The real decline in Serbia’s gross domestic product (GDP) in the second quarter of this year is 6.5%, according to a quick estimate by the State Statistical Office (RZS).
The flash estimate shows the real decline in Serbia’s GDP in the second quarter of 2020, compared to the same period last year, was 6.5%.
As pointed out in the announcement, the calculation of quarterly GDP for the second quarter of 2020, more detailed and done at lower levels of aggregation, will be published in the quarterly GDP announcement in on August 31.
This figure, which represents the smallest GDP drop in Europe after Lithuania, does not mean much because it is “typical for poor countries,” says Goran Radosavljevic, professor at the FEFA Faculty in Belgrade.
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“There are at least a dozen more underdeveloped countries in the world that have a smaller decline than Serbia; Belarus, for example, officially recorded economic growth in the first half of 2020,” Radosavljevic told the Beta news agency.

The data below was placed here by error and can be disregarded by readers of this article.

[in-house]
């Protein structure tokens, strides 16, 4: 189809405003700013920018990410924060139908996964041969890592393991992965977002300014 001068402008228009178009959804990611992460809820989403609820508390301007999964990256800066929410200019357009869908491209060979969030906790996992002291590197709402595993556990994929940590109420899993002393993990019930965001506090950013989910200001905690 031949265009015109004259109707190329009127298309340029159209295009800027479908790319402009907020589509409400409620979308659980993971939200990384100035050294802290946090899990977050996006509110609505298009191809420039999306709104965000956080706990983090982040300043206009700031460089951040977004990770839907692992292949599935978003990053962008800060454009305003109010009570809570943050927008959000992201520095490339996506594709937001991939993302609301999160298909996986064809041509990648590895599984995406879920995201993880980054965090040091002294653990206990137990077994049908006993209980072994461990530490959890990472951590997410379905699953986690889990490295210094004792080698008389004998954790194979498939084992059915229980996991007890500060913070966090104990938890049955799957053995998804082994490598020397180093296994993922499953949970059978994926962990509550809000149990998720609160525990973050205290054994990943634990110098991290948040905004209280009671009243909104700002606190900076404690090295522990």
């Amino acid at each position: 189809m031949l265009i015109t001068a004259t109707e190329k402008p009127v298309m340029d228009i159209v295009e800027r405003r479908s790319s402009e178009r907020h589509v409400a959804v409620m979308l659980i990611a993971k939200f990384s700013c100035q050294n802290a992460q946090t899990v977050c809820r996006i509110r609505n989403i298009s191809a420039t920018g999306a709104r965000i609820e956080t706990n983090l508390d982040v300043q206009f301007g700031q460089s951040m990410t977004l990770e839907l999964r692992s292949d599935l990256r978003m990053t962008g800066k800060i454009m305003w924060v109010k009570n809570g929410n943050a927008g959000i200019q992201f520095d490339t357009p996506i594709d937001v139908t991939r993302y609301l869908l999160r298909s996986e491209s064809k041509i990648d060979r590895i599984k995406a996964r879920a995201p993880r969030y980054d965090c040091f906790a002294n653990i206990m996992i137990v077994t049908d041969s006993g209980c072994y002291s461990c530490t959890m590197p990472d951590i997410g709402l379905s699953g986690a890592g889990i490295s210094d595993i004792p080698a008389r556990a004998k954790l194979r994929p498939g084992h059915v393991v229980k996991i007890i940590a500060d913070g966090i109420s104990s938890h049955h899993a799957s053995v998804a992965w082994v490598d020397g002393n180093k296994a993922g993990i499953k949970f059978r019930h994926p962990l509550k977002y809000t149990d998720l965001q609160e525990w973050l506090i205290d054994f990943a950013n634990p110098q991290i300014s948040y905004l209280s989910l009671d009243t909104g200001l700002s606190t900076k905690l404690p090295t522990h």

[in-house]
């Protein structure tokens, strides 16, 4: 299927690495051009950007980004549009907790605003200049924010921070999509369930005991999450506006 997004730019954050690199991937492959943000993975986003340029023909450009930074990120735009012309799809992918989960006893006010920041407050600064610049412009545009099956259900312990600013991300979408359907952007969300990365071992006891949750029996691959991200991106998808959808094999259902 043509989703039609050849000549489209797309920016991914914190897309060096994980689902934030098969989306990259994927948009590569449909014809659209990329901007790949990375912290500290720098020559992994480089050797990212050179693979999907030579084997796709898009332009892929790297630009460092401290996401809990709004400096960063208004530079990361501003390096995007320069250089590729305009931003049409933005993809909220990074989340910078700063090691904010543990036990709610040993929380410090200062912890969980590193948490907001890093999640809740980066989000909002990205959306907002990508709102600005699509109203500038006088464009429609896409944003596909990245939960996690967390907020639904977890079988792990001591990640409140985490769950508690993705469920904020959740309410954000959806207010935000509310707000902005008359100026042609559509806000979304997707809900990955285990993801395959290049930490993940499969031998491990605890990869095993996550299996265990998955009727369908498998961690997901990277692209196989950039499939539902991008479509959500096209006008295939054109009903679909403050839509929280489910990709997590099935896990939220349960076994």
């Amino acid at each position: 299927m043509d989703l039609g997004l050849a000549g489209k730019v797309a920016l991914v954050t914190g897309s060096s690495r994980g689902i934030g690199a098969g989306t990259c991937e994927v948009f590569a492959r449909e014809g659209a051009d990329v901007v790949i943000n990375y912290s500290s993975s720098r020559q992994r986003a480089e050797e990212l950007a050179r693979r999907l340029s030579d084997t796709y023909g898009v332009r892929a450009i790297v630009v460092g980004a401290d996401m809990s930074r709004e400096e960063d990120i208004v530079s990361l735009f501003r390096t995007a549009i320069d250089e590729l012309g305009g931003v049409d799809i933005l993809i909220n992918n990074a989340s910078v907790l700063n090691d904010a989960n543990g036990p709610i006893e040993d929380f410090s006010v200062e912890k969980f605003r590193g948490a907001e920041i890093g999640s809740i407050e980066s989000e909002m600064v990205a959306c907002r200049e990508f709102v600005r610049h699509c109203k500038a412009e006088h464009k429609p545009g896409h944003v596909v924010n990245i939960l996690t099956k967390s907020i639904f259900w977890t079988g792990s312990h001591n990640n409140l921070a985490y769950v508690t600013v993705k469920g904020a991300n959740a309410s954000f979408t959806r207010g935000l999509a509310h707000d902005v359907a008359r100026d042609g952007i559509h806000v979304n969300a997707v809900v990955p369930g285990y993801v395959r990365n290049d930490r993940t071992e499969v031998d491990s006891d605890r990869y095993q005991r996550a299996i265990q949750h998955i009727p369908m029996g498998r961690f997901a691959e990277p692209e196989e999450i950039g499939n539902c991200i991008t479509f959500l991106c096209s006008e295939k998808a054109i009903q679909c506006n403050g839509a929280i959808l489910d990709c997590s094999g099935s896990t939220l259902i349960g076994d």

The lower decline in Serbia’s GDP compared to other European countries is not, as he said, the result of a good economic policy implemented by the state, but depends on the structure of the economy, which is based on sectors that have not suffered a major decline due to the pandemic.
Serbian Prime Minister Ana Brnabic said last Sunday that the second quarter ended with a 6.5% drop in GDP, although it was expected to be much higher, -15.4%. She went on to say that in June there was a slight growth of 0.1% and that Serbia was the second-fastest growing economy in Europe in the second quarter, just after Lithuania.
However, Radosavljevic said that representatives of government authorities, by publishing information before it is announced by the institutions responsible for this type of analysis, “delegitimize the institutions”.
Judging from the published data on industrial production, economic growth is driven by the food, chemical and crude oil industry, with the latter one working at reduced capacity last year due to overhaul.
However, the observation of a short series of data, according to Radosavljevic, doesn’t say much about the economy of a country.
This post is also available in: Italiano